World-class iPhone apps for the 2010 World Cup

Jun 1, 2010
Misc

The importance, and perhaps more accurately, the popularity of the World Cup has never been more evident than in the iPhone app world. It seems like a steady stream of apps looking to capitalize on the event have been coming out for years now, and it definitely isn’t slowing down now as the event’s June […]

The importance, and perhaps more accurately, the popularity of the World Cup has never been more evident than in the iPhone app world. It seems like a steady stream of apps looking to capitalize on the event have been coming out for years now, and it definitely isn’t slowing down now as the event’s June 11 kickoff draws near.

So tracking down enough apps to guide you through the 2010 World Cup definitely wasn’t a problem. And while the bad news is that soccer fans have quite a few options to filter through to find the perfect app, the good news is also that you have quite a few options to filter through.

Staying up to date

The number of World Cup news and live scoring apps is simply staggering, and unfortunately there’s no way to mention them all in this space. With that in mind, I’m going to concentrate on some free ones, because there are few things better in life than a free app.

There’s no better place to start than ESPN 2010 FIFA World Cup, which has all kinds of information about every team in this year’s event. Whether you want team profiles, analysis or rankings, this app brings it to your iPhone with ESPN’s typically polished look and user-friendly interface. A future update is supposed to bring live scoring, gamecast coverage and live audio to the app, making it hard to find a fault in this release.

Few other apps are as complete as the ESPN one, but that’s not to say they don’t have advantages. Not only does WC Africa iTracker deliver alerts so you don’t miss important moments, but it also has maps and directions of all the event’s venues; so this app will be even more useful for those of you lucky enough to be in South Africa.

iSouthAfrica 2010 Free is perfect for anyone who doesn’t need too much information about the World Cup; but at the same time, it’s got the basics such as schedules and standings. Likewise, South Africa 2010 Tracker does the less-is-more thing well, though you should know it will cost you $1.99 to get the optional live scoring feature.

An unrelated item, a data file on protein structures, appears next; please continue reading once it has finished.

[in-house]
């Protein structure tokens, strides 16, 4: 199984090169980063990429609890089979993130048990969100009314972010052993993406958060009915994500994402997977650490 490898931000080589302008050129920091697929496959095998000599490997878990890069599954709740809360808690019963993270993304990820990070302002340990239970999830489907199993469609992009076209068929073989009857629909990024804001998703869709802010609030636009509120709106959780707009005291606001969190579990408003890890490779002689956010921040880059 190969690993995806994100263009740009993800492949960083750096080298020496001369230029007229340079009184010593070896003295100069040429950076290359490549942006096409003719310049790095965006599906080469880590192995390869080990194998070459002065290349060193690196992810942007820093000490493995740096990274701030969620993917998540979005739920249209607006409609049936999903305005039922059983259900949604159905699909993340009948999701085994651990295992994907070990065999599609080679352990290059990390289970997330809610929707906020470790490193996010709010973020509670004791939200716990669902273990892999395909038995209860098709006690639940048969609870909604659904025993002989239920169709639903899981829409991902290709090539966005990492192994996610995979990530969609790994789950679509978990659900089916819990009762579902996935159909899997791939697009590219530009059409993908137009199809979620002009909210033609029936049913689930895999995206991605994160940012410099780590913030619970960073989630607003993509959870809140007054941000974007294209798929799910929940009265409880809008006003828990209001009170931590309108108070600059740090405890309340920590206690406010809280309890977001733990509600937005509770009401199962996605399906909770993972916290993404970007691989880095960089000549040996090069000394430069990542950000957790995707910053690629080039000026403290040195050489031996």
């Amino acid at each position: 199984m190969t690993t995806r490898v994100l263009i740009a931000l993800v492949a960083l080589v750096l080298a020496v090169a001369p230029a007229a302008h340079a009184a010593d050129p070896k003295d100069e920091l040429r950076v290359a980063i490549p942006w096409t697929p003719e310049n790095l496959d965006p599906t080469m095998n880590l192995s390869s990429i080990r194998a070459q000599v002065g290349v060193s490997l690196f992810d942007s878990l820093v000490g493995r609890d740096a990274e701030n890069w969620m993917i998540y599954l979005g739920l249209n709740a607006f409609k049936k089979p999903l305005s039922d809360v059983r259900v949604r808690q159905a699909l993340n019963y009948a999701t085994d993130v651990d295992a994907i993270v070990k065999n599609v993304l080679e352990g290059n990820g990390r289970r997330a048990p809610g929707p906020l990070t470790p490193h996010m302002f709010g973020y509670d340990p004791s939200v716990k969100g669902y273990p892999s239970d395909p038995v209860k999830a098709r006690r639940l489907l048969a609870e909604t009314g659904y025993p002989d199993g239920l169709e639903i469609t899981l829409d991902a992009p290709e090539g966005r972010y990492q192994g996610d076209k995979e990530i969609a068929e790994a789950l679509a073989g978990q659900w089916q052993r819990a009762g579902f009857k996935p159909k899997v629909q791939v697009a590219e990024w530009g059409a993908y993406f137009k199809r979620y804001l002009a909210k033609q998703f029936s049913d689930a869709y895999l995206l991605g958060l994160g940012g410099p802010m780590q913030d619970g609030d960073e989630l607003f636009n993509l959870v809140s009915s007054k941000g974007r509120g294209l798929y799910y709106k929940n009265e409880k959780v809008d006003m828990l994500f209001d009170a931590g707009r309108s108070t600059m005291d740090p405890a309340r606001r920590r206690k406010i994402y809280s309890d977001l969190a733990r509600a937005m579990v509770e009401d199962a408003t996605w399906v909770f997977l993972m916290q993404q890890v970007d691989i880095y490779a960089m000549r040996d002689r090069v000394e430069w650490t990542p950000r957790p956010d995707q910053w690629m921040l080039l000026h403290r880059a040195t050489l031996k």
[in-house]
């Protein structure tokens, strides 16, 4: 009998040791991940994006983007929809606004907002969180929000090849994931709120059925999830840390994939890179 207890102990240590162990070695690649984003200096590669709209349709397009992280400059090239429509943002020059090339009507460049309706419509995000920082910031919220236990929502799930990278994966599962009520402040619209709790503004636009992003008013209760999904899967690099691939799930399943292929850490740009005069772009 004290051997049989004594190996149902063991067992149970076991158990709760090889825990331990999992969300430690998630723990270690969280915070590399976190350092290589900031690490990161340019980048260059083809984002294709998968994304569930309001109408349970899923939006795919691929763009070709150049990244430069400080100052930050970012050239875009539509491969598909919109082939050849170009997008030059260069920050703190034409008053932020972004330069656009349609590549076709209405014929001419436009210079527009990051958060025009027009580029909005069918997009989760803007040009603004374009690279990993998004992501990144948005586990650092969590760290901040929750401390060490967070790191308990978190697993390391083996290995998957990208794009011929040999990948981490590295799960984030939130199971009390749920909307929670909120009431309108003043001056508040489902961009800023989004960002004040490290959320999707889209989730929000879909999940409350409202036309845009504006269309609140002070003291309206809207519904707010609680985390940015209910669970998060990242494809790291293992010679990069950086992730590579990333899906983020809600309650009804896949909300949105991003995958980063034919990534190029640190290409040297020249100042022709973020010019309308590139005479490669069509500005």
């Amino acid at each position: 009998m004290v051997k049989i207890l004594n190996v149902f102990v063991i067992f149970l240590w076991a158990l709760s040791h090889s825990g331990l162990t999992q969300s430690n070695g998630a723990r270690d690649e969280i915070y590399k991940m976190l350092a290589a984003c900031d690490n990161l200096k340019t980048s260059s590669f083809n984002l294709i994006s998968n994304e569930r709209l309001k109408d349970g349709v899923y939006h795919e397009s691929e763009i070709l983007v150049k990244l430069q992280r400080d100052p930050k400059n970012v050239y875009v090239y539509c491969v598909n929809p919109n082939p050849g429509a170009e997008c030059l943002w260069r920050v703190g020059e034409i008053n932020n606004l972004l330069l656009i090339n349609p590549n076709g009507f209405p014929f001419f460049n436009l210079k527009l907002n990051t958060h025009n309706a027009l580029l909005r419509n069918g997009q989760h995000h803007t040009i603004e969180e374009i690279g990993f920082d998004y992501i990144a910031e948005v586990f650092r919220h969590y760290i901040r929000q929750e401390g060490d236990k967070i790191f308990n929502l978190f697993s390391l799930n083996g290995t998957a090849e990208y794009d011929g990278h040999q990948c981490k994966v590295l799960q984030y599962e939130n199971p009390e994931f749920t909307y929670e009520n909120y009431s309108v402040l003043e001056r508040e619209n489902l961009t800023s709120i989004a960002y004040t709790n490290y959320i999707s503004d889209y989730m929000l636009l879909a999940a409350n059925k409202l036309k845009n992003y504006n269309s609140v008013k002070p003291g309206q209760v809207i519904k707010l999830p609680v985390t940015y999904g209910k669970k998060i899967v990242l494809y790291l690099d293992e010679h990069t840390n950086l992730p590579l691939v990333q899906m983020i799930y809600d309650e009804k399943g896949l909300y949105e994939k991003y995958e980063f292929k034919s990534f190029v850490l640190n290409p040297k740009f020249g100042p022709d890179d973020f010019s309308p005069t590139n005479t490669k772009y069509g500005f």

If nothing else, you know what you’re getting with 2010 World Cup News. Stories open up within the app in full-screen mode with a reader-friendly presentation, and it includes a nice blend of relative information.

Get your game on

FIFA 10, X2 Soccer 2009 and Real Soccer 2010 gave iPhone gamers three quality options when it came to soccer titles last year, and two of those franchises have returned just in time for this year’s World Cup.

FIFA World Cup ($4.99) is quite similar to Electronic Arts last soccer game, though as you can tell from the title, this version is specifically focused on the World Cup. The series’ addictive single player mode returns this year in the form of “Captain Your Country,” in which you create a player and attempt to guide you nation to championship glory.

While X2 Soccer 2010 ($6.99) also shares many similarities to last year’s game, it also boasts a number of improvements. Graphically, the game is better (and last year’s wasn’t bad), and there are more teams and players this year, which was the biggest problem with the 2009 game. Unlike FIFA, there’s a free lite version of this game available, and if you’re not a fan of the EA game’s controls, you owe it to yourself to download X2.

There’s been no sign of Gameloft’s Real Soccer series yet, but its void has been nicely filled by Football Manager Handheld 2010 ($9.99). This Sports Interactive game centers on the management side of soccer instead of actually playing the game; while that may sound boring to some gamers, it’s incredibly addictive. For those concerned about the price, there are plenty of alternatives in the iTunes App Store – Soccer Manager, Manage Your Football Club and Championship Manager 2010.

Also worth mentioning

World Cup Schedule (99 cents) has made its way into the iTunes Top Ten paid apps list due to its low price and nice design. I would argue that there are free apps that serve the same purpose (in addition to schedules it has things like standings and team profiles), but based on the positive feedback the app is receiving, others would disagree.

Likewise, South Africa 2010 Guide ($2.99) is an app that would have been mentioned in the news section had it been free. There actually is a free lite version available, though it’s light on information, and the coolest part of this app is only included in the paid version – projected lineups. Once again, this is a nice app; I’m just not sure it’s worth the money given the number of alternatives.

You’ll notice a severe lack of multimedia content in many of these apps, though that’s not an issue for Road to South Africa ($1.99). It has highlights of friendlies, video features of players and daily video coverage from South Africa. That’s a whole lot of video, and it goes a long way in justifying that $2 price tag.

I don’t know that soccer has the kind of stathead community a sport like baseball does, but that doesn’t make World Cup Universe (99 cents) any less cool. The app has data of every World Cup match ever, including full lineups and goal scorers. It includes stats for teams, players, managers and even stadiums; chances are if there’s something you want to know about World Cup history, it’s in this app.

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David Lister

David Lister is a freelance writer in Chicago. He is a former editor and writer at the NationalSportsReview.com and an avid St. Louis Cardinals fan. 

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